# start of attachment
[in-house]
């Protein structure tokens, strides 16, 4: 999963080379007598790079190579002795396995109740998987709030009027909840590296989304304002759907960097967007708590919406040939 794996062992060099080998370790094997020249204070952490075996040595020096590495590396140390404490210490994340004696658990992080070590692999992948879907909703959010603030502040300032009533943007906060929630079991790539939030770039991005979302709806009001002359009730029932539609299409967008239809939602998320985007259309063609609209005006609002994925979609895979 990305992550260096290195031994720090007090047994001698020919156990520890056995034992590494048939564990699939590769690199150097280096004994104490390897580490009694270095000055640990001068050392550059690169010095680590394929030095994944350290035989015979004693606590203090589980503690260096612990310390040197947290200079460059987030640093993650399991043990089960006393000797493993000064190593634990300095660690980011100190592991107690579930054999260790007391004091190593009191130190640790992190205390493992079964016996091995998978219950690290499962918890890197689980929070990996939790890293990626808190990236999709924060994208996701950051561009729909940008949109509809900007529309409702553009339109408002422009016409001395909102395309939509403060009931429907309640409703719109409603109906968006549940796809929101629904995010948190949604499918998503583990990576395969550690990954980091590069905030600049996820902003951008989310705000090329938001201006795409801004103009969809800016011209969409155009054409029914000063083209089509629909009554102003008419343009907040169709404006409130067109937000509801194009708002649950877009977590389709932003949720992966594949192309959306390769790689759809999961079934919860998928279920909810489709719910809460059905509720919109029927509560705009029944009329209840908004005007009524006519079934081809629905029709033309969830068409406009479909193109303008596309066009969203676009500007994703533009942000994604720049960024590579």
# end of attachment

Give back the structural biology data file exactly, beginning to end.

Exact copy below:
[in-house]
């Protein structure tokens, strides 16, 4: 999963080379007598790079190579002795396995109740998987709030009027909840590296989304304002759907960097967007708590919406040939 794996062992060099080998370790094997020249204070952490075996040595020096590495590396140390404490210490994340004696658990992080070590692999992948879907909703959010603030502040300032009533943007906060929630079991790539939030770039991005979302709806009001002359009730029932539609299409967008239809939602998320985007259309063609609209005006609002994925979609895979 990305992550260096290195031994720090007090047994001698020919156990520890056995034992590494048939564990699939590769690199150097280096004994104490390897580490009694270095000055640990001068050392550059690169010095680590394929030095994944350290035989015979004693606590203090589980503690260096612990310390040197947290200079460059987030640093993650399991043990089960006393000797493993000064190593634990300095660690980011100190592991107690579930054999260790007391004091190593009191130190640790992190205390493992079964016996091995998978219950690290499962918890890197689980929070990996939790890293990626808190990236999709924060994208996701950051561009729909940008949109509809900007529309409702553009339109408002422009016409001395909102395309939509403060009931429907309640409703719109409603109906968006549940796809929101629904995010948190949604499918998503583990990576395969550690990954980091590069905030600049996820902003951008989310705000090329938001201006795409801004103009969809800016011209969409155009054409029914000063083209089509629909009554102003008419343009907040169709404006409130067109937000509801194009708002649950877009977590389709932003949720992966594949192309959306390769790689759809999961079934919860998928279920909810489709719910809460059905509720919109029927509560705009029944009329209840908004005007009524006519079934081809629905029709033309969830068409406009479909193109303008596309066009969203676009500007994703533009942000994604720049960024590579």